The difference is that serial prices have been increasing around 20% a year for about 10 years now. Your libraries are going bankrupt. The second and third world can't even get a seat at the table.

All that money's coming out of our budgets, and somebody's paying for nice corporate offices with it. I'm not dealing with one of the piratical publishers here, but the principle is still at stake.

On the up side, I feel a lot less like a mercenary than I did 2 posts ago. ;-)

5:32 PM, August 08, 2005  
Blogger Swankette said...

Can you add a clause that says, in effect, "I agree to you holding the copyright, as long as you maintain, in effect, the same copyright standards as you have today."

I'm sure there's a much more legal way to write it, but that's just my former life as "contract bitch" coming out.

1:52 AM, August 09, 2005  
Blogger Swankette said...

This comment has been removed by a blog administrator.

1:52 AM, August 09, 2005  
Blogger tommyspoon said...

Joe, chill. ;-)

Look, I'm not a "contract bitch" or a labor expert. And I agree with most of your arguments.

However, I'm a capitalist at heart. So, putting on my capitalistic/publisher hat, lemme ask you somethin': What's in it for me? What's the economic upside of my granting you control over your work?

In other words, what's your solution? I agree that the current copyright laws in this country suck big time, but I have no idea how to make the situation better. And I'm a writer who has little control over his published work!

7:15 AM, August 09, 2005  
Blogger Joe said...

Swankette: That's a terrific suggestion. If I had time to work it out, which, um, I don't. See, while I was supposed to be writing this paper, I was instead jet-setting off to this amazingly swanky wedding on the coast...

Spoon: The answer is complex enough to suggest another post. The short answer, just as in a labor negotiation, is "you get to work with me and I don't take my brilliant self to your competitor."

The longer answer, boiled down, is that the ACM is supposed to be a scholarly society supporting open discussion, not a commercial publishing house out for the last buck. More thoughts on that later.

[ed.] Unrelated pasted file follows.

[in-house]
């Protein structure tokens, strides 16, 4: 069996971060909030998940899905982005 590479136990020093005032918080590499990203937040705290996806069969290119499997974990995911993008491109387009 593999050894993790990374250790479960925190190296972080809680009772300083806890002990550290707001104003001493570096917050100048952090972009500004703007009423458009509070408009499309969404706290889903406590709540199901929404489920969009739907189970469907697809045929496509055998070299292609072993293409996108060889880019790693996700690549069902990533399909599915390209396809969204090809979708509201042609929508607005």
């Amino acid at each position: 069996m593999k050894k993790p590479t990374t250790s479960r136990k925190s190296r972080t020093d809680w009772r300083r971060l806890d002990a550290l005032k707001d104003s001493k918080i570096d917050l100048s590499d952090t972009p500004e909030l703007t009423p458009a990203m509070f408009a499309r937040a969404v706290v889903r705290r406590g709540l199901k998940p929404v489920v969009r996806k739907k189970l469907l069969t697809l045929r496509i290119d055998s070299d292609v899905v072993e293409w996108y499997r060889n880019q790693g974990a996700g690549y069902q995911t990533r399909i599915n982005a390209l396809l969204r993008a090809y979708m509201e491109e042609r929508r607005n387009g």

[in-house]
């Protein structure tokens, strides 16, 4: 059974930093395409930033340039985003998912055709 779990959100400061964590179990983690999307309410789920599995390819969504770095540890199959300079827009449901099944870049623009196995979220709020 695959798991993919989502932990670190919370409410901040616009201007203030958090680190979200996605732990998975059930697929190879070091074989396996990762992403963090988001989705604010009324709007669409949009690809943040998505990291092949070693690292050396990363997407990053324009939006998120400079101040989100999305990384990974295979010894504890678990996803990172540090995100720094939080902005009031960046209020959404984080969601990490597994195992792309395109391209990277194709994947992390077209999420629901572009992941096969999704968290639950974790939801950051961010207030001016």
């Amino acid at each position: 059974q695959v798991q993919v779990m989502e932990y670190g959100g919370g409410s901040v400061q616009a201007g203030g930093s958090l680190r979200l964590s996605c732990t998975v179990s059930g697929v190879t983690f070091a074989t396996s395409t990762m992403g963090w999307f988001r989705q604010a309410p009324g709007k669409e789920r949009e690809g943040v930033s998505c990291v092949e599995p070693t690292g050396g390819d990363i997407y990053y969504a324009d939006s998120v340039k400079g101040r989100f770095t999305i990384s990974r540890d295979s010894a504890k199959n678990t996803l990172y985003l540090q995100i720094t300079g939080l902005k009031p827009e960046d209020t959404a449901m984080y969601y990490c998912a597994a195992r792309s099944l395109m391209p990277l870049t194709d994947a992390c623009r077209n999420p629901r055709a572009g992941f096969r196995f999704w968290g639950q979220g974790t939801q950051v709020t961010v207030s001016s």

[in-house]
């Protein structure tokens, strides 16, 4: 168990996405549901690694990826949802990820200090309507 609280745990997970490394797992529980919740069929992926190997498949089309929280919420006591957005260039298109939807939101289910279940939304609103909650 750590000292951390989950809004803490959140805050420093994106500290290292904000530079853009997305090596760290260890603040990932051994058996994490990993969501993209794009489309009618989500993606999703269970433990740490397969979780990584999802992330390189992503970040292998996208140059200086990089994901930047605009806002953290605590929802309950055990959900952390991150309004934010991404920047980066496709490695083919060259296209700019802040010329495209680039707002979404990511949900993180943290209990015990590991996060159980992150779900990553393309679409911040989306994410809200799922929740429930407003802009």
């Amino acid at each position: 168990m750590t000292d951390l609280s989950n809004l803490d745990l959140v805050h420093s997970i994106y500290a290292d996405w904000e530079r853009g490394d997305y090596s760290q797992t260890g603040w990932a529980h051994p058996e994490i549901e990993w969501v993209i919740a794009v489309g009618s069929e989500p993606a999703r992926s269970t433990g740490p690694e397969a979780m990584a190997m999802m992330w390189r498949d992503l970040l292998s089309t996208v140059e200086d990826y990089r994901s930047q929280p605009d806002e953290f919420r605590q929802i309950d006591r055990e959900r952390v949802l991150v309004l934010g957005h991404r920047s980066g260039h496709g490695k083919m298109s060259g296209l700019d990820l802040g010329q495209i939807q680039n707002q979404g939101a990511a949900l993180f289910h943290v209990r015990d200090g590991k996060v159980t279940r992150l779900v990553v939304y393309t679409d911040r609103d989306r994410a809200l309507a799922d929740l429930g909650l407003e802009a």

Rest assured that I've decided to sign the damn thing and move on with my life. I'm not losing sleep over it. But if librarians don't lead by example, how the hell can we lead at all?

9:28 AM, August 09, 2005  
Blogger lemming said...

(hopes that selling Joe's paper will make the journal so rich that they canlower prices)

Having visited three academic journal offices I can asure you that none of them have nice facilities. Adequate, perhaps, but far from luxurious - my pet theory behind the rising prices is that more editing is needed, but I have no proof for this.

1:25 PM, August 09, 2005  
Blogger tommyspoon said...

I'm looking forward to your longer answer, but I have a followup to your short answer:

The short answer, just as in a labor negotiation, is "you get to work with me and I don't take my brilliant self to your competitor."

Um, this answer doesn't really work in the current model of the publishing industry. I would commend some wonderful posts by author and blogger John Scalzi ( for more details.

Suffice it to say that working as a writer is not the same as working as an auto mechanic. Publishers receive thousands of unsolicited manuscripts a year, whereas an auto repair shop may only receive a few applicants for any vacancy they may advertise. If you were to give your answer to a publisher, their reply to you would be something in the neighborhood of "don't let the door hit you in the behind on the way out."

Unless you happen to be Stephen Fucking King. Then your answer is the best one ever.

To be clear, I'm in favor of some sort of change. Collective bargaining, perhaps?

1:57 PM, August 09, 2005